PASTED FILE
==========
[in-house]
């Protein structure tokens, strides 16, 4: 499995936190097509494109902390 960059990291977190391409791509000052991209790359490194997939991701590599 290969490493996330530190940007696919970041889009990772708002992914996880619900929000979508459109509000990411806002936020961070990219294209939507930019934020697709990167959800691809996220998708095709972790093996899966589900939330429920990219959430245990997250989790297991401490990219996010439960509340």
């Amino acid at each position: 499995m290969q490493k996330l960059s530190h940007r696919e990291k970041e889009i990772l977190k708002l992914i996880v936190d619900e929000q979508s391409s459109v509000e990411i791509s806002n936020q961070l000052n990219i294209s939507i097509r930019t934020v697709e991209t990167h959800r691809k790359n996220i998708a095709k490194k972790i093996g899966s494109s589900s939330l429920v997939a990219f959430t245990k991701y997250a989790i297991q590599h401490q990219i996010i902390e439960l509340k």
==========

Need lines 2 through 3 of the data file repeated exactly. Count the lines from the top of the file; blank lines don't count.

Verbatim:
């Protein structure tokens, strides 16, 4: 499995936190097509494109902390 960059990291977190391409791509000052991209790359490194997939991701590599 290969490493996330530190940007696919970041889009990772708002992914996880619900929000979508459109509000990411806002936020961070990219294209939507930019934020697709990167959800691809996220998708095709972790093996899966589900939330429920990219959430245990997250989790297991401490990219996010439960509340």
């Amino acid at each position: 499995m290969q490493k996330l960059s530190h940007r696919e990291k970041e889009i990772l977190k708002l992914i996880v936190d619900e929000q979508s391409s459109v509000e990411i791509s806002n936020q961070l000052n990219i294209s939507i097509r930019t934020v697709e991209t990167h959800r691809k790359n996220i998708a095709k490194k972790i093996g899966s494109s589900s939330l429920v997939a990219f959430t245990k991701y997250a989790i297991q590599h401490q990219i996010i902390e439960l509340k």